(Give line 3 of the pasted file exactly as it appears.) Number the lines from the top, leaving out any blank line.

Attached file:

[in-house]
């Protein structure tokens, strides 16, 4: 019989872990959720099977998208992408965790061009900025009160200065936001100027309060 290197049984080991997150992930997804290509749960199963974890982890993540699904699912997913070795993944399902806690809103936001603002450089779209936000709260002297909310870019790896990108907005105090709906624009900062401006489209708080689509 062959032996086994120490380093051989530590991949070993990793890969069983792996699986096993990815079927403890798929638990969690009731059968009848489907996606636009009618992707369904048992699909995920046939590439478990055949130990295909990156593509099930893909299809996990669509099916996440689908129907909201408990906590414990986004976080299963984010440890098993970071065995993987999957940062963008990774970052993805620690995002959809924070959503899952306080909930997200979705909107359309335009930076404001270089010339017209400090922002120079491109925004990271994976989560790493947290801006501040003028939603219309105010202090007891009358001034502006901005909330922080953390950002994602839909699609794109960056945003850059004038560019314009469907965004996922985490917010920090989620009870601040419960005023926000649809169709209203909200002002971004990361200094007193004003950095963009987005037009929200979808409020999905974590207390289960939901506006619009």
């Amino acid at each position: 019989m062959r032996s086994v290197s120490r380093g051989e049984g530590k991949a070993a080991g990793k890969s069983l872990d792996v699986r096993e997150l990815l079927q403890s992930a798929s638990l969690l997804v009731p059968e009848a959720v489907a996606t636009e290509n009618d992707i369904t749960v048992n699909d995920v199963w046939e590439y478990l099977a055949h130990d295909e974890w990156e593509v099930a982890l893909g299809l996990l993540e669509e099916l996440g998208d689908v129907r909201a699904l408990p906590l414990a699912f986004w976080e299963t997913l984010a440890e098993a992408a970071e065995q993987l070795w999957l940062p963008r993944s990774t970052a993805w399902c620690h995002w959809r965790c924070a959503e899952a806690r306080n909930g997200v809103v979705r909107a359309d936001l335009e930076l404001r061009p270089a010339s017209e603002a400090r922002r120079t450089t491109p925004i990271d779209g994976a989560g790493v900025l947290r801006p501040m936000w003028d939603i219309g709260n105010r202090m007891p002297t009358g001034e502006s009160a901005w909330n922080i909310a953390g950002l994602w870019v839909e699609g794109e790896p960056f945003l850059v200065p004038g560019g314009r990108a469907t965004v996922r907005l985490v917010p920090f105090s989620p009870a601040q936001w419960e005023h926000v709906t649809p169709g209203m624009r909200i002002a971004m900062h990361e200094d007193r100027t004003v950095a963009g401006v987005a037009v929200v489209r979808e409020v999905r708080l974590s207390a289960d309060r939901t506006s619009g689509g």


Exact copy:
């Amino acid at each position: 019989m062959r032996s086994v290197s120490r380093g051989e049984g530590k991949a070993a080991g990793k890969s069983l872990d792996v699986r096993e997150l990815l079927q403890s992930a798929s638990l969690l997804v009731p059968e009848a959720v489907a996606t636009e290509n009618d992707i369904t749960v048992n699909d995920v199963w046939e590439y478990l099977a055949h130990d295909e974890w990156e593509v099930a982890l893909g299809l996990l993540e669509e099916l996440g998208d689908v129907r909201a699904l408990p906590l414990a699912f986004w976080e299963t997913l984010a440890e098993a992408a970071e065995q993987l070795w999957l940062p963008r993944s990774t970052a993805w399902c620690h995002w959809r965790c924070a959503e899952a806690r306080n909930g997200v809103v979705r909107a359309d936001l335009e930076l404001r061009p270089a010339s017209e603002a400090r922002r120079t450089t491109p925004i990271d779209g994976a989560g790493v900025l947290r801006p501040m936000w003028d939603i219309g709260n105010r202090m007891p002297t009358g001034e502006s009160a901005w909330n922080i909310a953390g950002l994602w870019v839909e699609g794109e790896p960056f945003l850059v200065p004038g560019g314009r990108a469907t965004v996922r907005l985490v917010p920090f105090s989620p009870a601040q936001w419960e005023h926000v709906t649809p169709g209203m624009r909200i002002a971004m900062h990361e200094d007193r100027t004003v950095a963009g401006v987005a037009v929200v489209r979808e409020v999905r708080l974590s207390a289960d309060r939901t506006s619009g689509g």